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Transcript of Rt Hon Dawn Primarolo MP's speech to open BPAS conference 'Future of abortion- Controversies and Care', 25 June 2008

Published 25 June 2008

Transcript of Public Health Minister's opening address to the BPAS Conference, entitled 'The Future of Abortion'– Controversies & Care' at 9.15am on 25 June 2008.

The Minister was introduced by Ian Hammond, Chair of BPAS and used her speech to announce a new allocation of £6 Million towards sexual health provision in further education sites over 3 years to better target and improve sexual health care in relevant communities.

 The Minister's speech is as follows:

'Ian, thank you very much for the introduction and thank you for inviting me to open the Conference today in what is a rather historic year for the Abortion Act.  I want, in the course of what I say, to focus on abortion, but I would like also to set this in the wider context of sexual health, and to some extent our broader Government agenda as a whole.  Not only is it the 40th Anniversary of the Act but there has been a lot of debate in Parliament and in the media of late and this has particularly been triggered by the amendments laid during the passage of the Human Fertilisation and Embryology Bill.

The Government’s view is that the Abortion Act works as Parliament intended. The evidence from the floor of the House to date is that Parliament supports this view.Amendments including those to reduce the upper gestational time limit from 24 weeks were all either withdrawn or defeated by a large majority when they were debated on the floor of the House on a free vote on the 20th of May this year.  

As the Bill is still before Parliament this debate will continue. Ideas for changes to the law on abortion come from back-bench members, and MPs vote according to their conscience on the basis of a free vote.  I know that further amendments have been laid aiming to make it unnecessary for two doctors to agree to an abortion, and to allow nurses to perform both medical and surgical abortions. These, along with any other amendments that have yet to be tabled, will be debated at report stage on the floor of the House of Commons, probably in early July. I know that BPAS and many other organisations have played their part in lobbying Parliament ahead of the vote in May and will continue to do so in advance of the debate in July, clearly putting across the challenges and issues faced by women.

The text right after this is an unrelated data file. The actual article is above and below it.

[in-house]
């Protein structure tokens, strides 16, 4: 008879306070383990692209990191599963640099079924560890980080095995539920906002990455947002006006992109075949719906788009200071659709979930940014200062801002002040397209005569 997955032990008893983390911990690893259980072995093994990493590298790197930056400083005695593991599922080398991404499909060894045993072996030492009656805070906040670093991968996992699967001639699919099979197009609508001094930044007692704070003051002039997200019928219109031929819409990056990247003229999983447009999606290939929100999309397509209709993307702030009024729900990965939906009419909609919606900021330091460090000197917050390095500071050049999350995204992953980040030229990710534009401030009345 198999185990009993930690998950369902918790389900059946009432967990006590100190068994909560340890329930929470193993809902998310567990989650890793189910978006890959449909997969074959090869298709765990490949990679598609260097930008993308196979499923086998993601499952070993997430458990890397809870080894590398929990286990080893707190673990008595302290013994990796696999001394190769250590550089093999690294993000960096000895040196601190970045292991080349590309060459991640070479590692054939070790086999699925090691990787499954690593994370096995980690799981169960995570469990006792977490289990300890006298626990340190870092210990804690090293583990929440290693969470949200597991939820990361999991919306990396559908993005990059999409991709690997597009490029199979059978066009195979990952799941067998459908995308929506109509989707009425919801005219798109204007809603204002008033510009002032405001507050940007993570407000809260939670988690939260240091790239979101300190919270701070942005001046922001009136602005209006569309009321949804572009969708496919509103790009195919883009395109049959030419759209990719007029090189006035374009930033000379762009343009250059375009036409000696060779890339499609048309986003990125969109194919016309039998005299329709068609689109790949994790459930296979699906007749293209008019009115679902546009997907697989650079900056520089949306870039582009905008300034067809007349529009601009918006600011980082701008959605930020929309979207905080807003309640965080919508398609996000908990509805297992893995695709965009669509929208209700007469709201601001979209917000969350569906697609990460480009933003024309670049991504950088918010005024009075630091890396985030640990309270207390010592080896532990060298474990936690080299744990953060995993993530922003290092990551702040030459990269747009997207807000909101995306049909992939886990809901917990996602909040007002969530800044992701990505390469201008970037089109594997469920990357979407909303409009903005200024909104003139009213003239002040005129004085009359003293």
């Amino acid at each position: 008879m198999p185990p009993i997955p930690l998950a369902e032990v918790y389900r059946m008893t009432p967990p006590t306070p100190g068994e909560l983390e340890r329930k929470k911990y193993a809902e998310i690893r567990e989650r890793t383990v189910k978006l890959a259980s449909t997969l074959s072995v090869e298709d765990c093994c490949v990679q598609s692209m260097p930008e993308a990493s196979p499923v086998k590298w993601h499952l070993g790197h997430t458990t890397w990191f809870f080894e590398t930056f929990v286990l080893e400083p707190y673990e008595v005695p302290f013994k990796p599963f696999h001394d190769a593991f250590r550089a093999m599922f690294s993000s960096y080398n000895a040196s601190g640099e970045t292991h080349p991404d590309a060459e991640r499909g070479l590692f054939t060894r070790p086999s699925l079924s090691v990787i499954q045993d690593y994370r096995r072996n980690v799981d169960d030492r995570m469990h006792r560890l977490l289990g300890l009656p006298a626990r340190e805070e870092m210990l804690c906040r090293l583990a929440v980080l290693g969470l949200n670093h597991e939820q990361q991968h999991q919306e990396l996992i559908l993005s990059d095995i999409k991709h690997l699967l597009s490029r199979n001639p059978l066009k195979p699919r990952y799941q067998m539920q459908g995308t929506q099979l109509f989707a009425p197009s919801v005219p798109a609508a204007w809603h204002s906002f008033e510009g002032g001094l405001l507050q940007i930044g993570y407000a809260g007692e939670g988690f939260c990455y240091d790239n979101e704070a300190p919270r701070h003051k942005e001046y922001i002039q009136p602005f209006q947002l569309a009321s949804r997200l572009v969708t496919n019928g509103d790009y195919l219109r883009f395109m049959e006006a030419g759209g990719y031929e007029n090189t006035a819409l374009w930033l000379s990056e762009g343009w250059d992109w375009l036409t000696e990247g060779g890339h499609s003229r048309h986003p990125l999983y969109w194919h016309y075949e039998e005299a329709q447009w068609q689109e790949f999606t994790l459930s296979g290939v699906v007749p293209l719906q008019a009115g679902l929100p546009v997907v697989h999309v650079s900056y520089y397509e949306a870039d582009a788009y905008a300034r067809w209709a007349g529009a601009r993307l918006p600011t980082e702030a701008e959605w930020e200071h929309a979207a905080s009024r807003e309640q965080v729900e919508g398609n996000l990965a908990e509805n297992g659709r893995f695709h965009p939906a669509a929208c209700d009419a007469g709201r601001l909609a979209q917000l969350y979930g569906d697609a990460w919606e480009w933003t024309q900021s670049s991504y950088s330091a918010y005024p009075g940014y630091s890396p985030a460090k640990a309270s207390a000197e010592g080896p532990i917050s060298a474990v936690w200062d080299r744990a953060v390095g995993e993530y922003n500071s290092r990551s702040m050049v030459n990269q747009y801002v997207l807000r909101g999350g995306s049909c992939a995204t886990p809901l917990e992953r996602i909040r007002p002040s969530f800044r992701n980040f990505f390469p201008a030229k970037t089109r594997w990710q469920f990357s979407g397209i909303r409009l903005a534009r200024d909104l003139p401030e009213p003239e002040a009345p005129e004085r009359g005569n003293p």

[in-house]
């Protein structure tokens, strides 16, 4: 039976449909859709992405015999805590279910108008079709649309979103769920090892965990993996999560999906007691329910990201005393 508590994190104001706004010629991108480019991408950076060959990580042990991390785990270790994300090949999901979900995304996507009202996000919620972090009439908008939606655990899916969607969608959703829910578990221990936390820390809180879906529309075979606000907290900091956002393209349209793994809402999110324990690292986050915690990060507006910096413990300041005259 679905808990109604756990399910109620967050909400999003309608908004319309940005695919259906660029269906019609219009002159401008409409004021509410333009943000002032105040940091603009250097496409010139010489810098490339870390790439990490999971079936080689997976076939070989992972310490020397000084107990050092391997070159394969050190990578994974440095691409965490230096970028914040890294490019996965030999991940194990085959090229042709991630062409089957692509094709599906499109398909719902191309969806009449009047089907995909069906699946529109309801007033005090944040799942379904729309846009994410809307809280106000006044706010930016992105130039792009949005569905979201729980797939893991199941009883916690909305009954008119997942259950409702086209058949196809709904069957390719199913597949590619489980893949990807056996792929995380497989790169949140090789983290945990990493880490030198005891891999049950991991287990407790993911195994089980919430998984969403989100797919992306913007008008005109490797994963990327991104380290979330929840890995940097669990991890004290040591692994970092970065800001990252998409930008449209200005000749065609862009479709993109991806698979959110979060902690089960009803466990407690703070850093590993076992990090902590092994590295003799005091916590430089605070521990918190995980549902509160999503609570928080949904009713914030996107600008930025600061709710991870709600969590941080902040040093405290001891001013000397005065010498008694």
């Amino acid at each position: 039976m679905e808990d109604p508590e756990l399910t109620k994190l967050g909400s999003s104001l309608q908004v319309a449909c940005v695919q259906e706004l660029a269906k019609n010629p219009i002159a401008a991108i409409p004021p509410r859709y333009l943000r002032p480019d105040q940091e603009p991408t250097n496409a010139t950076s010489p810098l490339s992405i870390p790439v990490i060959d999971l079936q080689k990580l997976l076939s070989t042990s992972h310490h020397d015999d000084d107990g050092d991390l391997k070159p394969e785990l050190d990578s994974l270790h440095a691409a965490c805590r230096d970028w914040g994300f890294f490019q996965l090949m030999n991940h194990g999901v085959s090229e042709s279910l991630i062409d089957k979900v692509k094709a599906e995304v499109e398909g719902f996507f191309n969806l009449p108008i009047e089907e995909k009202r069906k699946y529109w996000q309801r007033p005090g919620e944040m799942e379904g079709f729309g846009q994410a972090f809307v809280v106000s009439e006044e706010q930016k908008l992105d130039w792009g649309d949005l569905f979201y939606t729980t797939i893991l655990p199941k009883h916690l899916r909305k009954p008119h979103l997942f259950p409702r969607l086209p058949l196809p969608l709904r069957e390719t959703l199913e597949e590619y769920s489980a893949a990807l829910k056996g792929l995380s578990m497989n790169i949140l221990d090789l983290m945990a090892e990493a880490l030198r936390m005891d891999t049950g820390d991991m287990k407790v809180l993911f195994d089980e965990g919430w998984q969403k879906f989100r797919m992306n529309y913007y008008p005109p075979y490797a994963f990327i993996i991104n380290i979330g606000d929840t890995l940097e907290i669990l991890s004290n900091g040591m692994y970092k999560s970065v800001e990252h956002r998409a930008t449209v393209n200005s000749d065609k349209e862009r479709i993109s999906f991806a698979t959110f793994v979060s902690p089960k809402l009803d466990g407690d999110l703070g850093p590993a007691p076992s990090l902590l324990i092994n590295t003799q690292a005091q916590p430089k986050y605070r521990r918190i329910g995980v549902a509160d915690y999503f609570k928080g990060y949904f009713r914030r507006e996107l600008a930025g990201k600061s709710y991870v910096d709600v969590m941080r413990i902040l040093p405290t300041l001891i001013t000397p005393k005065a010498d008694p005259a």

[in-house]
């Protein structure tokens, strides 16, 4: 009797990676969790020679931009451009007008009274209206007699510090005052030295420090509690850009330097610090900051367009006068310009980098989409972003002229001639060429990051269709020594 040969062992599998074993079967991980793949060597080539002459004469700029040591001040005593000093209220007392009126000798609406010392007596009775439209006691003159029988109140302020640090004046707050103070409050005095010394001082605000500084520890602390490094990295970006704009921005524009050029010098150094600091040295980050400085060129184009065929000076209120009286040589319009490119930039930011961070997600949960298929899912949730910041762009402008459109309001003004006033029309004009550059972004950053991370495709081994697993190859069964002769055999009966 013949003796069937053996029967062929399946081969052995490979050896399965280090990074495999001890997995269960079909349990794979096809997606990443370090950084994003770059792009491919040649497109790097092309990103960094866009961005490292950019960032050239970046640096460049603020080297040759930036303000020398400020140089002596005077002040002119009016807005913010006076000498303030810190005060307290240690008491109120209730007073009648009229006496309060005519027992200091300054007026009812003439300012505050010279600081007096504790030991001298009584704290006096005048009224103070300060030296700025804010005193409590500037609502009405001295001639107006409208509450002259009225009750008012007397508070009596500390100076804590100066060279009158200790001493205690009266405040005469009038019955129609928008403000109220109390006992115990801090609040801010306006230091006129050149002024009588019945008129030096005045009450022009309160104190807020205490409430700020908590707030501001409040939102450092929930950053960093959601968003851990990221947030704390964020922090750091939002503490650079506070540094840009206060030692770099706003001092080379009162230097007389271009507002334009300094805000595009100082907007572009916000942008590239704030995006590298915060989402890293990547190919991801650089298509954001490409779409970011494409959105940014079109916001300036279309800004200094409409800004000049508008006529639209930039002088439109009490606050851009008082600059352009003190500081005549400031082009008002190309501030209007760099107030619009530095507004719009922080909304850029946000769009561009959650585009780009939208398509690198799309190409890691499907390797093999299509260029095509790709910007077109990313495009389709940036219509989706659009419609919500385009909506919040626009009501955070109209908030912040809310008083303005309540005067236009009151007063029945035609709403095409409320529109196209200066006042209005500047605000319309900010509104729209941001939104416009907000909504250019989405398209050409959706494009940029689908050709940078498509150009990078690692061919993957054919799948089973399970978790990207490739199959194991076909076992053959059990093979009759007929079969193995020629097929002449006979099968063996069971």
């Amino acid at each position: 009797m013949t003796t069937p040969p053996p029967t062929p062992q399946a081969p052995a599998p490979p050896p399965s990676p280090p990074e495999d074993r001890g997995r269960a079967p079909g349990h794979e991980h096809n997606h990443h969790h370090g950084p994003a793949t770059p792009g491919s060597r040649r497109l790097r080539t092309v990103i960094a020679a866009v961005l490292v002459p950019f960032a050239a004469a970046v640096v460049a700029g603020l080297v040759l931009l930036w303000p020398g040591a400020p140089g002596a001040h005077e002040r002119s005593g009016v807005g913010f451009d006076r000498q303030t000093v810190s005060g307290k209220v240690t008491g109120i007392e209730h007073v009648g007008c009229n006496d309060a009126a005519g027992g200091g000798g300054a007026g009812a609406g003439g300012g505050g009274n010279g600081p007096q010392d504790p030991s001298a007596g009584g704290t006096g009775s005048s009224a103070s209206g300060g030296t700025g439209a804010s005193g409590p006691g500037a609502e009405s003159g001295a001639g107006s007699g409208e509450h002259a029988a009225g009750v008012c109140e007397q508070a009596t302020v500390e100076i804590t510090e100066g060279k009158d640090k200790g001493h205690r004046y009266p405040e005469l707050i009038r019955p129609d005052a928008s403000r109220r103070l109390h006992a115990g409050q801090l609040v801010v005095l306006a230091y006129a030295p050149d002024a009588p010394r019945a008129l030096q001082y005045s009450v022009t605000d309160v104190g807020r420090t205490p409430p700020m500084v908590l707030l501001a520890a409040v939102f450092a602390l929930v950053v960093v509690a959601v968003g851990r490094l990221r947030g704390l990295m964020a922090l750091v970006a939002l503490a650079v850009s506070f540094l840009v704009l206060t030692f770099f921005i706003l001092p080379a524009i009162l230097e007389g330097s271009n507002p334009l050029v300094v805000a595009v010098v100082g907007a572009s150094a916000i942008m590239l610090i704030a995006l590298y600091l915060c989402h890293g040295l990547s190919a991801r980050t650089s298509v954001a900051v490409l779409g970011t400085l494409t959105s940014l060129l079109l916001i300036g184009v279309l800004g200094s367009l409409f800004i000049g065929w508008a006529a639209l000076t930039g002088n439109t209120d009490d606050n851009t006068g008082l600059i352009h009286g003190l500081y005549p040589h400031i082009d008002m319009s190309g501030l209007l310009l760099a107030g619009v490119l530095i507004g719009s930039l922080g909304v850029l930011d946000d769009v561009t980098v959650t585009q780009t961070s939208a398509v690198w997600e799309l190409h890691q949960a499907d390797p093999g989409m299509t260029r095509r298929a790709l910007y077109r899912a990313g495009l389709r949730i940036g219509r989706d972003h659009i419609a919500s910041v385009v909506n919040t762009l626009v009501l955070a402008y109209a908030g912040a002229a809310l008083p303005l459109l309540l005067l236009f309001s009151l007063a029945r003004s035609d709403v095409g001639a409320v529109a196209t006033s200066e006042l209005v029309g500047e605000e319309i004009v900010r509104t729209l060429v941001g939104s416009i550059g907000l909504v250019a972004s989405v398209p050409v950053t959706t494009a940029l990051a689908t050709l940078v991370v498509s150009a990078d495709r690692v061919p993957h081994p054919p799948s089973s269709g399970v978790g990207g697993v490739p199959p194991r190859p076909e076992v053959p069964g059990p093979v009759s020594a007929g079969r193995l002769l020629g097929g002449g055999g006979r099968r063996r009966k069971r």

Abortion is of course a very highly-charged and sensitive subject, and people will always have conflicting views. Obviously we speak as individual members of parliament as well and my personal view is that the Act works as it is. There are those who want to restrict the Act further and those who want it to be made more liberal. And I think we need to be clear, particularly with those who want to restrict the Act, the basis for our views. The scientific evidence put before me, and the advice I have received, is that on balance the Act has stood the test of time and continues to keep women safe whilst not unduly preventing them from getting the services which they need. 

In fact the latest data for 2007 shows that we have made excellent progress without changes to legislation, with higher proportions of abortions being performed at earlier stages in pregnancy than ever before - 90% of all abortions in 2007 were carried out at under 13 weeks and 70% at under 10 weeks. What is more, an ever increasing number were funded by the NHS: 89% in 2007 compared with 51% in 2002 when the Sexual Health Strategy was launched by the Government.

Changes have been made to services to reduce barriers to access, and this is reflected in the number of women able to have their abortions earlier. This shift has also allowed women more choice of method of abortion with 35% of all abortions in 2007 being early medical abortions, and the figure continues to rise. This reinforces the relevance of the work we are doing on early medical abortion services in non-traditional settings.